I am a pretty successful student for someone who has never specialised in anything. I have a degree in Computer Science and a Masters in Sociology and a degree in Catholic Theology and now I find myself in a very Protestant university department studying Theological Ethics, a sub-section of theology that I couldn’t properly define for you if you demanded a justification for my existence right now.

My comparative advantage within my genre (we call it a “field” in the academy, dontchyaknow!) is that I might be able to draw on all that superfluous fiction reading and watching of movies and playing of computer games to talk slightly more clearly when in the company of the mythical “Average Joe”.

I could talk more about the strangeness of my various motivators within the academic sphere, but that would definitely be “inside baseball” talk and far outside my remit in terms of talking about writing. Suffice to say, whatever about my writing, my thinking consists of a loud shouting match between all these dead intellectual friends of mine, who quite often directly conflict with each other.

3. Why do you write what you do?
I write what I do because I am a religious nutjob. More precisely, I have a vocation to be a preacher. I did not volunteer for this job and I can think of many other jobs I would be more comfortable in. I don’t just mean defensive lynchpin in the Manchester City midfield either. I could be a lawyer and I think I’d be very good at it. I think teaching primary school might be the sweet-spot for me. But those rational and practical concerns have melted away because I have been gripped by the realisation that there is a God and he is astonishingly compelling and I want to introduce people to his upside-down wisdom. I encountered his grace and that is why I write what I do. I study theology because I hope to spend the rest of my life sitting with people studying the Scriptures and experimenting with how to put it all into practice. And I write because I find that the theology I get to study is almost as beautiful as the God it’s all about.

Theology literally means talk about God. I write because I love to talk with people about God.

4. How does your writing process work?
I am literally paid to read books and eventually write something. I have an office, which I share with two other trainee theologians. We usually work Monday to Friday, 9-5, with three breaks through the day for lunch or coffee. One Friday every month we doss off work early and go to the pub and another Friday everyone else in the department is invited to our office to drink whiskey, but for the most part we work like it is a job in a normal office and we egg each other on gently to be productive.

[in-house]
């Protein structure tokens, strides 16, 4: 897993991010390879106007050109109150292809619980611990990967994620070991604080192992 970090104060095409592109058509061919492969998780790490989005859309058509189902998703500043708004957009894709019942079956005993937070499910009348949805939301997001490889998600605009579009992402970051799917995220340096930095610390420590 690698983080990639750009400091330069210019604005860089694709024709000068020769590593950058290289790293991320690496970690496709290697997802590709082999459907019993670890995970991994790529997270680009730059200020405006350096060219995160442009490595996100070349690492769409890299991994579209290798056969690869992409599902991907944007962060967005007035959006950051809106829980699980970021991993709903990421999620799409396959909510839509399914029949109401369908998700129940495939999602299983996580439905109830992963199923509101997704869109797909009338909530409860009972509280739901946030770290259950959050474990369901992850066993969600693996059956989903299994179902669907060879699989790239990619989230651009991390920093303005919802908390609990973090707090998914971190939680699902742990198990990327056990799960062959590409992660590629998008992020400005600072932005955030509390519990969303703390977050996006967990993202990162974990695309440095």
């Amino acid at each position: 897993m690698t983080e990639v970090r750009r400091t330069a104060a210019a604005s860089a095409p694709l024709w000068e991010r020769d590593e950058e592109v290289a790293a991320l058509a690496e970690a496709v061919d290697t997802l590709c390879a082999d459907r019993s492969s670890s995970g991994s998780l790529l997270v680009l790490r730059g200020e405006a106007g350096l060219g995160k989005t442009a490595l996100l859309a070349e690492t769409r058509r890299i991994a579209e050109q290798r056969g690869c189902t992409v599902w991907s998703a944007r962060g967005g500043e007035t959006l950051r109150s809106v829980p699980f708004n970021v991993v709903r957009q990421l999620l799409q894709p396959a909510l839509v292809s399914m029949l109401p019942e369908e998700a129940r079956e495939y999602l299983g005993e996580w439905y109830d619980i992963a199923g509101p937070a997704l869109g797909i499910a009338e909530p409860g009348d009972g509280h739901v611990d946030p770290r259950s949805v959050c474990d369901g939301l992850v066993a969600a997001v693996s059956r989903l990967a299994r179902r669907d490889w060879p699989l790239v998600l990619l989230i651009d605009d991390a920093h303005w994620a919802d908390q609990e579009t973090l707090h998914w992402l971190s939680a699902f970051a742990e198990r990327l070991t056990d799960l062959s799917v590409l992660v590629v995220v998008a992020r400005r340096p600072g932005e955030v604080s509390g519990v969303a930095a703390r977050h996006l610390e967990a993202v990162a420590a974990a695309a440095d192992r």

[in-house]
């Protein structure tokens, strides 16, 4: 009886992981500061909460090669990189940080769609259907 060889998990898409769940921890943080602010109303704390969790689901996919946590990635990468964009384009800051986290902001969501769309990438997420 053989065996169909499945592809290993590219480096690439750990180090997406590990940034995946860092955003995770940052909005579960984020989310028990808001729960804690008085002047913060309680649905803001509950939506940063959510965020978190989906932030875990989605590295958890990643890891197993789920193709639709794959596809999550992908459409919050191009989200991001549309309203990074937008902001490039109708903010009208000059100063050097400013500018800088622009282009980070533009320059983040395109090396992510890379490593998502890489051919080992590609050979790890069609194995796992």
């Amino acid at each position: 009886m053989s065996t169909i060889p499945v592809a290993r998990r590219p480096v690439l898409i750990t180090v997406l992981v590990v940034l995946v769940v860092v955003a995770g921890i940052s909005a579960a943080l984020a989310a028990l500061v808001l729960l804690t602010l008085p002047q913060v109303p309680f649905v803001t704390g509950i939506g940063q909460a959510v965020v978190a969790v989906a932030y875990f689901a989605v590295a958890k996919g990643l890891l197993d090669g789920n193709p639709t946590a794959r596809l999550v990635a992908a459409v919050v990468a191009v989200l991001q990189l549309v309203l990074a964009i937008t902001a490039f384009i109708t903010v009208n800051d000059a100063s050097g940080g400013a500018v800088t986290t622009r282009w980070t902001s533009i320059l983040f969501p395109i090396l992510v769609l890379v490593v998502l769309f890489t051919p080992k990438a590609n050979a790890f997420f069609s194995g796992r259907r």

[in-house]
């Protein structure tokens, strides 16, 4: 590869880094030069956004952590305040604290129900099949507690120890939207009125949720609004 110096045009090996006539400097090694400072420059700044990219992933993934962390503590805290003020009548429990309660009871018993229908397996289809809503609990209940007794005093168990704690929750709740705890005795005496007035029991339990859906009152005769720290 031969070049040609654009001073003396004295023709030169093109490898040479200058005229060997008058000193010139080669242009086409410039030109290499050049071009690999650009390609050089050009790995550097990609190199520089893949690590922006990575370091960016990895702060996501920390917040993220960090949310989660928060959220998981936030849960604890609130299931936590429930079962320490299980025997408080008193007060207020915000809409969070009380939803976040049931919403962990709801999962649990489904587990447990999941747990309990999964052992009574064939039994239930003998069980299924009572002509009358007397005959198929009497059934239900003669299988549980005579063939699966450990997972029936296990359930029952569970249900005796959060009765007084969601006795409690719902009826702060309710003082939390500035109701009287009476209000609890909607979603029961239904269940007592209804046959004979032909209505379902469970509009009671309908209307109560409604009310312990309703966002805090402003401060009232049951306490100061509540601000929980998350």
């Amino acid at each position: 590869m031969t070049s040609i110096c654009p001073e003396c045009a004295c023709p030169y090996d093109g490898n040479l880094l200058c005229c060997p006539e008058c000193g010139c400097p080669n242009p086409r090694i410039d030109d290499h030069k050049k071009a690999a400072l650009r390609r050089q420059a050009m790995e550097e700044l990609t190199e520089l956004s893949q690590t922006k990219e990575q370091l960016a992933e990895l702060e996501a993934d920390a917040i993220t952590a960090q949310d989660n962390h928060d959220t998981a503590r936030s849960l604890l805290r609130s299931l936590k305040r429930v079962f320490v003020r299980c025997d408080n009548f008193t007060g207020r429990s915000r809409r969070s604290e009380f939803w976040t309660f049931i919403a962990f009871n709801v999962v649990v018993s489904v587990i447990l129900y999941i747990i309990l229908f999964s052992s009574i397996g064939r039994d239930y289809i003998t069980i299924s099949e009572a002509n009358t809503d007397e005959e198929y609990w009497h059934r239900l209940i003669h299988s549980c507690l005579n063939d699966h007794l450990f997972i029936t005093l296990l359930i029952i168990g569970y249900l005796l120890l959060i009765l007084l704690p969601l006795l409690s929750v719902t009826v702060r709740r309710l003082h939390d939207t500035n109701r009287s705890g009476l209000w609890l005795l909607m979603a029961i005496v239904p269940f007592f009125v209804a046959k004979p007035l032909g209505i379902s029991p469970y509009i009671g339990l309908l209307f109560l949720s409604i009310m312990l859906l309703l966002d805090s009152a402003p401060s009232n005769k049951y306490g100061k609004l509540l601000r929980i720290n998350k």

Productive means that I try to read 100 pages a day and write 1000 words. If that sounds simple, you haven’t read much from the last generation of British theologians (if any of them are reading this, of course I don’t mean you!). I do actually sometimes fall asleep at my desk. I rarely get to consider a day productive based on these metrics. If anyone in the office achieves any of these standards, they get the right to a purple Snack bar, which is a delicious piece of chocolate-covered cardboard that I inexplicably love and my colleagues have grown to rely on as rewards. You can only get them in Ireland, and when friends visit they refresh our stocks. We have a fridge crammed with them.

When enough reading and note-taking is done, I go into a batch-writing mode for days on end and the words flow quickly and editing takes place in dialogue with Wife-unit and then later, critically, my supervisor. Hemingway talked about writing as sitting at the typewriter and bleeding. When I graduate to writing fiction, or if I ever dare to try to write for non-academic publication, then that may be true for me. But as it is, my life is so ordered around investigating the narrow little part of reality that is my PhD project that when deadlines approach, I’ve been quietly cogitating on the topic for a very long time. This is one of the reasons I am so rarely here on this blog anymore. Before I was a PhD student I blogged very regularly but now I tend to either blog upon request, when someone asks me to write about something or when I have hit a wall in a day’s productivity.